• Acute Interstitial Nephritis


    Acute interstitial nephritis is a kidney disorder that happens when the kidneys are unable to filter waste and fluid properly. This is a potentially serious condition that requires care from your doctor.
    The Kidneys
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    Acute interstitial nephritis can be caused by:
      Infections such as: Particular medications (accounts for 85% of all cases)
      • Certain antibiotics
      • Anti-ulcer drugs
      • Nonsteroidal anti-inflammatory drugs
      • Certain diuretics
    • Conditions that affect the immune system (eg, lupus )

    Risk Factors

    A risk factor is something that increases your chance for getting a disease or condition. Risk factors that increase your chance of developing acute interstitial nephritis include:
    • In adults: drug or medication use
    • In children: infection


    If you experience any of these symptoms, do not assume it is due to acute interstitial nephritis. These symptoms may be caused by other, less serious health conditions. If you experience any of them, see your physician.
    • Decrease in urine output
    • Blood in urine
    • Nausea
    • Vomiting
    • Loss of appetite
    • Weakness
    • Aching joints
    • Fever
    • Rash


    Your doctor will ask about your symptoms and medical history. A physical exam will be done. Tests may include:


    Talk with your doctor about the best treatment plan for you. You treatment will depend on the cause of your acute interstitial nephritis. Treatment options include the following:


    If medications are the cause of your interstitial nephritis, your doctor may have you stop taking medications or prescribe a different one.
    Antibiotics used to treat an infection and a corticosteroid or cyclophosphamide medicine may also be used to treat interstitial nephritis. Usually, a kidney biopsy is done to confirm the diagnosis before starting a corticosteroid or cyclophosphamide.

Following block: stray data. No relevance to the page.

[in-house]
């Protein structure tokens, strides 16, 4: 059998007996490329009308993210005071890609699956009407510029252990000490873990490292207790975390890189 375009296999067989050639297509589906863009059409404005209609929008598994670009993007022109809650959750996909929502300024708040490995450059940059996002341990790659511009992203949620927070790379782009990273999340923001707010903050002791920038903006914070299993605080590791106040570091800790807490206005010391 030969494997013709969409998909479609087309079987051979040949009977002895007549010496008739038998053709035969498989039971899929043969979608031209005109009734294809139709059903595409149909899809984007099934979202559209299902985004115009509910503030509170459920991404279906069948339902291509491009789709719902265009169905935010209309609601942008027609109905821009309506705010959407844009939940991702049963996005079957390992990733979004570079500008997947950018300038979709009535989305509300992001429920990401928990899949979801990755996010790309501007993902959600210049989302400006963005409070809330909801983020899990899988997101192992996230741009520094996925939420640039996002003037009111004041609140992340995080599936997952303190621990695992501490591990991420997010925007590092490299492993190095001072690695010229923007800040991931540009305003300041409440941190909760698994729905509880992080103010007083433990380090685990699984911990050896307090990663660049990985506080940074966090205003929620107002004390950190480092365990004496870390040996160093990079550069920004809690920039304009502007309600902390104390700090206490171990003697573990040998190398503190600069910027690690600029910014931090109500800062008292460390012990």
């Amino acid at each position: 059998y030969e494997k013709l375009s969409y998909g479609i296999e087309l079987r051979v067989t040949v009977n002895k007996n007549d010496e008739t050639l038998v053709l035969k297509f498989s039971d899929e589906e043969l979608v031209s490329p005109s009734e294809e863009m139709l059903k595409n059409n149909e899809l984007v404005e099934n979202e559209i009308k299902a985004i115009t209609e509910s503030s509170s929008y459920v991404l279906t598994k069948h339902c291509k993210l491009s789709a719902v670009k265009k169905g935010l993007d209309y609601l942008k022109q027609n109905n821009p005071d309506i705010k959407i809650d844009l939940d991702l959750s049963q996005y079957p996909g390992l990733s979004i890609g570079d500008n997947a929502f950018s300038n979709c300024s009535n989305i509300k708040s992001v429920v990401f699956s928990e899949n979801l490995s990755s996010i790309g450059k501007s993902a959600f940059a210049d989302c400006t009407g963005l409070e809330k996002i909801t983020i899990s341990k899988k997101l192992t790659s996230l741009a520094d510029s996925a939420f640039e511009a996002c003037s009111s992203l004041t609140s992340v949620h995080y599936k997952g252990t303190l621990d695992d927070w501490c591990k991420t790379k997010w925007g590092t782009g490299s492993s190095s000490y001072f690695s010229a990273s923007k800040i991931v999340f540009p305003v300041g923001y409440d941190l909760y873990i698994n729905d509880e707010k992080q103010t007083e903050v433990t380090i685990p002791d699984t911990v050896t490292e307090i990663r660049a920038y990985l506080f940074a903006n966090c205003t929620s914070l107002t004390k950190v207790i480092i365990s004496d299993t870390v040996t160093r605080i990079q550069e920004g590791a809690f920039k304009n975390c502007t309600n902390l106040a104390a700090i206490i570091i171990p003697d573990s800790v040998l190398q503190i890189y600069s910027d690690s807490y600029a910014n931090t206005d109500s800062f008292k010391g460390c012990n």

Some people with interstitial nephritis need dialysis . During dialysis, a machine does the work of your kidneys by removing waste.


    To help reduce your chances of developing acute interstitial nephritis, your doctor may suggest you avoid certain medications such as penicillin or nonsteroidal anti-inflammatory drugs.


    American Academy of Family Physicians http://familydoctor.org

    National Kidney Foundation http://www.kidney.org

    National Kidney and Urologic Diseases Information Clearinghouse http://kidney.niddk.nih.gov


    Health Canada http://www.hc-sc.gc.ca/index-eng.php

    Kidney Foundation of Canada http://www.kidney.ca


    Acute interstitial nephritis. DynaMed website. Available at: http://www.ebscohost.com/dynamed . Updated November 10, 2010. Accessed October 19, 2012.

    Kodner CM, Kudrimoti A. Diagnosis and management of acute interstitial nephritis. Am Fam Physician . 2003 June 15;67(12):2527-2534. Available at: http://www.aafp.org/afp/20030615/2527.html . Accessed October 19, 2012.

    Plakoglannis R, Nogid A: Acute interstitial nephritis associated with coadministration of vancomycin and ceftriaxone: case series and review of the literature. Pharmacotherapy . 2007:27:1456-61.

    Sierra F, Suzrez M, Rey M, Vela MF: Systematic review: Proton pump inhibitor-associated acute interstitial nephritis. Aliment Pharmaco Ther . 2007:26:545-53.

    Revision Information

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